The Duffer Brothers Provide Proof They Didn’t Steal The ‘Stranger Things’ Concept With Emails From 2010

Duffer Brothers Response Stranger Things Plagiarism

Getty Image

Earlier this week, news broke of a lawsuit against the Duffer brothers, creators of Stranger Things, by a filmmaker who claimed the 34-year-old twins jacked the script, idea, and story from him when he pitched them back in 2014. It was difficult to decipher whether Charlie Kessler’s allegations held water or if he was trying to cash in on the success of the show.

Well, it appears now that Matt and Ross Duffer are calling this dude’s bullshit after their lawyer called Kessler’s claim “completely meritless.”

TMZ has obtained emails demonstrating that the Duffer Brothers were developing a Montauk series as far back as November 2010 (the series was rebranded to Stranger Things after the production crew came to the realization that it would be miserable to shoot in Montauk during the winter).

Via TMZ:

In 2 emails in November, 2010, the brothers set out their vision … a “real,” “paranormal” “gritty eighties” show. In one of the emails, it specifically says the show is set in Montauk. There is a reference to “the Montauk experiments.”

A Google document dated October, 4, 2013, would become the premise for “Stranger Things” … “Benny (renamed Will for the show) leaves his friend Elliot’s house, a bunch of kids are there, eating pizza, dungeons and dragons … Benny leaves on bike, hears voices, goes into strange world, taken by some evil force.”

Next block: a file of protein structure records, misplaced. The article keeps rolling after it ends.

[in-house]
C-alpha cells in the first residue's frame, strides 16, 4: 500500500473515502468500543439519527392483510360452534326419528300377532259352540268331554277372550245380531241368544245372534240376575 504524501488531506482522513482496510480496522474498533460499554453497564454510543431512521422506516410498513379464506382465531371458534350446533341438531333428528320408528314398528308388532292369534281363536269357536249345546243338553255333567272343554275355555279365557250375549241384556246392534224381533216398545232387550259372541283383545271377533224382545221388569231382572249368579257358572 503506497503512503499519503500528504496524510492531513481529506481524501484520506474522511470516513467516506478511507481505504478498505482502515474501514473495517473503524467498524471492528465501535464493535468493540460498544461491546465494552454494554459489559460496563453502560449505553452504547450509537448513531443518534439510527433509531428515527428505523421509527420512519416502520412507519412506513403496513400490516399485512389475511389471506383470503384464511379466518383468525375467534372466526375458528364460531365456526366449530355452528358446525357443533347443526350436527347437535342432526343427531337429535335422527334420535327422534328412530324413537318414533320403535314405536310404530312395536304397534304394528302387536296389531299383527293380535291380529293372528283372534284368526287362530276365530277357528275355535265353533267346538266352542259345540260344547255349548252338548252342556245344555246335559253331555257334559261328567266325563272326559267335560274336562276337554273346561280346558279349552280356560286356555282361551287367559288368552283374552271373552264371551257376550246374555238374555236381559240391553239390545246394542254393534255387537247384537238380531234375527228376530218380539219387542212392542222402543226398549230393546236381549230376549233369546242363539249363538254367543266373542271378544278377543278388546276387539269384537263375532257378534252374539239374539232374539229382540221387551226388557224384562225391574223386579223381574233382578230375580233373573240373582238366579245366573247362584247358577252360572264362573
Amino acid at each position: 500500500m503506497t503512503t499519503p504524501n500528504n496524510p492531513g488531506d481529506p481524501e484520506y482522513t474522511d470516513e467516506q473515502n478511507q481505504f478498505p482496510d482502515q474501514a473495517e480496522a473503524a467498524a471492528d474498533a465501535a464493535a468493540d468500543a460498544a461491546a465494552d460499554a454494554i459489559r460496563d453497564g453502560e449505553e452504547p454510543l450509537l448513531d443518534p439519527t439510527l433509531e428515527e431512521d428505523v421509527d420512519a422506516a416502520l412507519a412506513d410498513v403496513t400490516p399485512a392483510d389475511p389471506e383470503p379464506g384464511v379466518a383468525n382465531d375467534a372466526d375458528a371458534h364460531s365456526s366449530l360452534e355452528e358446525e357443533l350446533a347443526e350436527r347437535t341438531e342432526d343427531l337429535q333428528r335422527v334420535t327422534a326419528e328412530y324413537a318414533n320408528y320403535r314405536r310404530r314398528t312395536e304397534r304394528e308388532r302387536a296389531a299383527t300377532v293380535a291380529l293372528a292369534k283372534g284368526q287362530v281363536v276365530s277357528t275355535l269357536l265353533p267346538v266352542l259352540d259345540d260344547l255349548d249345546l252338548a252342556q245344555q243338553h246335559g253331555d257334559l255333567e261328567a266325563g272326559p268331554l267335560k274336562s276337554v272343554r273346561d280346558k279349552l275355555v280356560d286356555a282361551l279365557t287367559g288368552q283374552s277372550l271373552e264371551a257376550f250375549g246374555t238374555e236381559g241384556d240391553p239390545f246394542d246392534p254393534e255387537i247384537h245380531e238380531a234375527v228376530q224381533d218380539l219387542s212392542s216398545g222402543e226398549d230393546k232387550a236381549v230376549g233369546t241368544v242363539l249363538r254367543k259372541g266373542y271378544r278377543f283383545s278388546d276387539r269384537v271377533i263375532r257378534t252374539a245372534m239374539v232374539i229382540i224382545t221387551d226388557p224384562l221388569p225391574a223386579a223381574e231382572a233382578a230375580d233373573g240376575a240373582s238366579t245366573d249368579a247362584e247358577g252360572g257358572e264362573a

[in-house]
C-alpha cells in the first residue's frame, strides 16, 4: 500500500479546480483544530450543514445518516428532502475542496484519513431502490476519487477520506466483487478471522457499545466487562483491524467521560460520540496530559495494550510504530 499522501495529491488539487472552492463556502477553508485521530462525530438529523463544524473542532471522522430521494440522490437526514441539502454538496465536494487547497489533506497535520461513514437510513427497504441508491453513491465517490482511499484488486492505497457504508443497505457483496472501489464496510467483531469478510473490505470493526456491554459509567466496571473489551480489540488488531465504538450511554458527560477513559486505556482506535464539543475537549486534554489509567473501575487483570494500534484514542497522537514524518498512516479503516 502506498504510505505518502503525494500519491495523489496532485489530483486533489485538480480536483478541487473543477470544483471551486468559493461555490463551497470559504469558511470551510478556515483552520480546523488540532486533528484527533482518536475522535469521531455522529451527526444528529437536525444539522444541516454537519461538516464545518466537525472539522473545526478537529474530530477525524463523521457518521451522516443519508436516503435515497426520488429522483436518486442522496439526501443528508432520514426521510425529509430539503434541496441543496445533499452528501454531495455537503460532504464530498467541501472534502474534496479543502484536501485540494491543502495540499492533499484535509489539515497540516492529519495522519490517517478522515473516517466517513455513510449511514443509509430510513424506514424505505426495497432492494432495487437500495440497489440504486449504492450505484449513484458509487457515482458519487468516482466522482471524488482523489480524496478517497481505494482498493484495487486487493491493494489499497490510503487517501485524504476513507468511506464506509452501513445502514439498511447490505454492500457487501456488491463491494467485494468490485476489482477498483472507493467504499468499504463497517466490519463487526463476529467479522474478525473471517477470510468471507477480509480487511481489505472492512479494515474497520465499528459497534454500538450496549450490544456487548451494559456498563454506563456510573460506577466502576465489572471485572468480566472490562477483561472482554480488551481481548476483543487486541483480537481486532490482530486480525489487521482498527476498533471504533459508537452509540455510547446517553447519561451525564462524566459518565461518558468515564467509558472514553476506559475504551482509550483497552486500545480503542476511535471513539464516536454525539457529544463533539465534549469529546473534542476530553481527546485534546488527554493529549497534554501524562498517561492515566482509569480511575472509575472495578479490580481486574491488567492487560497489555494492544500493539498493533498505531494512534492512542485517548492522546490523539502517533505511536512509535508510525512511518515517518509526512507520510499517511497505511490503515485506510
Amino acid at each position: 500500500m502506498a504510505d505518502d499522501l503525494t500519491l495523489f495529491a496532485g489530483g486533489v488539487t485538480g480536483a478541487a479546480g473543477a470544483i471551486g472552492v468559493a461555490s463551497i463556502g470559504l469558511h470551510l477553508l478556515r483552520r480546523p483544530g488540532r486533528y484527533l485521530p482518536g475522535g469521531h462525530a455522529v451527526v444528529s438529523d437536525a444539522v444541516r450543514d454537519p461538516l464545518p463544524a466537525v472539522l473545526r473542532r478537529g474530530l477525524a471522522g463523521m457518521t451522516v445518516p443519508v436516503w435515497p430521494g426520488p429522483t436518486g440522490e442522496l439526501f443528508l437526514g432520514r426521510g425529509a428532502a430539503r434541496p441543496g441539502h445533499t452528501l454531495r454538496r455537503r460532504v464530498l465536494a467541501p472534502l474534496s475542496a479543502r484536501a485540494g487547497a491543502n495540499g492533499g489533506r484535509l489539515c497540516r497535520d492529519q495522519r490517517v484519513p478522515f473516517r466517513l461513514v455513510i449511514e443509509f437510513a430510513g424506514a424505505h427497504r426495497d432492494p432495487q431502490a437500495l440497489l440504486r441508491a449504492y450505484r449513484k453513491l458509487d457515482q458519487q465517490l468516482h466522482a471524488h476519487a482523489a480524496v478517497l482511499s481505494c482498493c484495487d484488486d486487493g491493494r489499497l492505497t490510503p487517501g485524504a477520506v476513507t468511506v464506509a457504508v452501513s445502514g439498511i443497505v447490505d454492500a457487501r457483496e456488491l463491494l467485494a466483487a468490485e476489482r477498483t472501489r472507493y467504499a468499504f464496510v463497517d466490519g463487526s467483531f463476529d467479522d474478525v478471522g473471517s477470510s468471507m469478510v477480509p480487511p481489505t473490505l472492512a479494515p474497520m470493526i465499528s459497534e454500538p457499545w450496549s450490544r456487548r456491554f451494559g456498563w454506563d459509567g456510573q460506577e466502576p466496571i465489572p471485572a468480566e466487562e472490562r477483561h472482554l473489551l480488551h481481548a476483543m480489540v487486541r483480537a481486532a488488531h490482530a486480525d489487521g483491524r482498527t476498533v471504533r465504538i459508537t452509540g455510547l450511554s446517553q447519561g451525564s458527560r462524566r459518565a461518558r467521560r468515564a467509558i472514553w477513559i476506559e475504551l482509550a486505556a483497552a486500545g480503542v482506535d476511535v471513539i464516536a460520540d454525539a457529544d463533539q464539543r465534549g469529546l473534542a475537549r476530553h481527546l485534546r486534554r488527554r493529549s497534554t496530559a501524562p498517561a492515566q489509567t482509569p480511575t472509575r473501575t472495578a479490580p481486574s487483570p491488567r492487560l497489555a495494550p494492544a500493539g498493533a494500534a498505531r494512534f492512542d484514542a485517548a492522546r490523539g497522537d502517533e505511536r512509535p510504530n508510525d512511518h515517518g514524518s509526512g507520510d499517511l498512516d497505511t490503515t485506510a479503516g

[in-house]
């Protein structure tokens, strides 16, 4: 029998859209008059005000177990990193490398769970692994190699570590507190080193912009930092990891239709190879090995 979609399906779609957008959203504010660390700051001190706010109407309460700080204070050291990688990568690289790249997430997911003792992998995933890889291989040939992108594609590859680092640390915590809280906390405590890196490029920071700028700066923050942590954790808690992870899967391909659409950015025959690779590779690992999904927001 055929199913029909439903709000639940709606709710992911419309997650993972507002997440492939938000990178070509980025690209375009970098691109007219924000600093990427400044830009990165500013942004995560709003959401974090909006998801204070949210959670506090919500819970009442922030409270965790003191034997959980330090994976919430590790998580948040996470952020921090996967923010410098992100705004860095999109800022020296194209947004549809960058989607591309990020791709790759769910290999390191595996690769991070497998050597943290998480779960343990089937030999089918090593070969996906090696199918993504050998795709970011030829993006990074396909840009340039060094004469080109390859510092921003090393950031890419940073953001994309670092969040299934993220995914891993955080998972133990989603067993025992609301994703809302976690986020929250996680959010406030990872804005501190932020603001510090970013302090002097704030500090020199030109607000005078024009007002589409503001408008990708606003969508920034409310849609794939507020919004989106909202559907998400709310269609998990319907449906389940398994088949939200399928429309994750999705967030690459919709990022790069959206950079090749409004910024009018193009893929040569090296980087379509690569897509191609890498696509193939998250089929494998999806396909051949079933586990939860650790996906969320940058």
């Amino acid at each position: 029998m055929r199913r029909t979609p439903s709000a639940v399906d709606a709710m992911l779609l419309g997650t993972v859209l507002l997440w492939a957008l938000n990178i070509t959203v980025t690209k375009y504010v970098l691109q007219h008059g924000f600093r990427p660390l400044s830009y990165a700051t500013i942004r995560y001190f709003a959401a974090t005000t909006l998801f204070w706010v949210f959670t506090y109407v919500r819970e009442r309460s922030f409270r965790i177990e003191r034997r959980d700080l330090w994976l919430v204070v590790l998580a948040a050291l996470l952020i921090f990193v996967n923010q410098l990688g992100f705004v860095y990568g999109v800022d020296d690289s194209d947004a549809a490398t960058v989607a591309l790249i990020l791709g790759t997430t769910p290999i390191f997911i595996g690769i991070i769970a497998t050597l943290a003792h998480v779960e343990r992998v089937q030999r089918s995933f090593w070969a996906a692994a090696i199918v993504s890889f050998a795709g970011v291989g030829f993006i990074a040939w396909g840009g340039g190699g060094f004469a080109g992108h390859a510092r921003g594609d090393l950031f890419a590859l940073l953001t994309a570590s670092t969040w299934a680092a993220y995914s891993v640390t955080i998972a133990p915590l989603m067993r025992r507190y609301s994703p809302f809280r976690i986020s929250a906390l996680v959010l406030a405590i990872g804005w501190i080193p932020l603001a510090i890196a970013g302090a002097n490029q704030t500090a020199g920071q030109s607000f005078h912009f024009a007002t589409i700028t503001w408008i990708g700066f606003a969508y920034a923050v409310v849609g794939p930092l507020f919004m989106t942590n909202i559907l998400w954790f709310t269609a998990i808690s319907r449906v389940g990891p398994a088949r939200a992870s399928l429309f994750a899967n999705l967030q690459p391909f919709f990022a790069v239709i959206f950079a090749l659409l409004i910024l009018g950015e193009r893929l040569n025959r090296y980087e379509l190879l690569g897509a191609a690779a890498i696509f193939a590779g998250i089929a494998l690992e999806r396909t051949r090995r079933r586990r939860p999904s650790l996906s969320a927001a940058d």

Two emails from 2014 — February 27 and April 4 — both written before the alleged meeting between the Duffer brothers and Kessler, lay out the vision for the show. It reads, “…set in 1980s Long Island” with “a vintage Stephen King feel.” The April 4 email mentions a location scout in Montauk.

The lawyer for the Duffer Brothers tells TMZ, “These documents prove that Mr. Kessler had absolutely nothing to do with the creation of ‘Stranger Things.’ The Duffer Brothers were developing their project years before he claims to have met them.”

Kessler’s accusations aren’t totally fraudulent–produced a short film called Montauk, which premiered in 2012 and won an award at the Hamptons International Film Festival. The film centers around the search for a little boy and the secret government experiments exposed as the search unravels.

Early bird gets the worm, bruh.

[h/t TMZ]